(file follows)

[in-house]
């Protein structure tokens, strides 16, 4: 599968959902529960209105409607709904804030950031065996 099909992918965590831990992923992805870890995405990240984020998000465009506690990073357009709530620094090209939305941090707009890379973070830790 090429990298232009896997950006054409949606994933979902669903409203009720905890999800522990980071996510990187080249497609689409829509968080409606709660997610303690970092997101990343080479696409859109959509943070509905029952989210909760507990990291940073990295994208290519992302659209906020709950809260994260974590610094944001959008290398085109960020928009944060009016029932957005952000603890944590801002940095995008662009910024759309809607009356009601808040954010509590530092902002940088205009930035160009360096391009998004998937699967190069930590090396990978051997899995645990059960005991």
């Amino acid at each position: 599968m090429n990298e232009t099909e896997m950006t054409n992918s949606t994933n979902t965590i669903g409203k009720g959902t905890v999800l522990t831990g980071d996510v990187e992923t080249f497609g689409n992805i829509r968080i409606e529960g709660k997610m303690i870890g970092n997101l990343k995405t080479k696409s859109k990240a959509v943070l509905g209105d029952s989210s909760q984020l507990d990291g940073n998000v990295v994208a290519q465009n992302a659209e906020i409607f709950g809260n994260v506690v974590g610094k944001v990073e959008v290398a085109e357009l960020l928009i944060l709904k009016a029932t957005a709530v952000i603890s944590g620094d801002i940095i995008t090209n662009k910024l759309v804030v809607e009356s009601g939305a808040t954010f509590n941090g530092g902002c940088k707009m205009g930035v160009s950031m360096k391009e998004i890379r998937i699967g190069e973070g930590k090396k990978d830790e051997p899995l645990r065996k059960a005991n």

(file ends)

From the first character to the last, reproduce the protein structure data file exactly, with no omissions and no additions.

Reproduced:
[in-house]
């Protein structure tokens, strides 16, 4: 599968959902529960209105409607709904804030950031065996 099909992918965590831990992923992805870890995405990240984020998000465009506690990073357009709530620094090209939305941090707009890379973070830790 090429990298232009896997950006054409949606994933979902669903409203009720905890999800522990980071996510990187080249497609689409829509968080409606709660997610303690970092997101990343080479696409859109959509943070509905029952989210909760507990990291940073990295994208290519992302659209906020709950809260994260974590610094944001959008290398085109960020928009944060009016029932957005952000603890944590801002940095995008662009910024759309809607009356009601808040954010509590530092902002940088205009930035160009360096391009998004998937699967190069930590090396990978051997899995645990059960005991």
């Amino acid at each position: 599968m090429n990298e232009t099909e896997m950006t054409n992918s949606t994933n979902t965590i669903g409203k009720g959902t905890v999800l522990t831990g980071d996510v990187e992923t080249f497609g689409n992805i829509r968080i409606e529960g709660k997610m303690i870890g970092n997101l990343k995405t080479k696409s859109k990240a959509v943070l509905g209105d029952s989210s909760q984020l507990d990291g940073n998000v990295v994208a290519q465009n992302a659209e906020i409607f709950g809260n994260v506690v974590g610094k944001v990073e959008v290398a085109e357009l960020l928009i944060l709904k009016a029932t957005a709530v952000i603890s944590g620094d801002i940095i995008t090209n662009k910024l759309v804030v809607e009356s009601g939305a808040t954010f509590n941090g530092g902002c940088k707009m205009g930035v160009s950031m360096k391009e998004i890379r998937i699967g190069e973070g930590k090396k990978d830790e051997p899995l645990r065996k059960a005991n």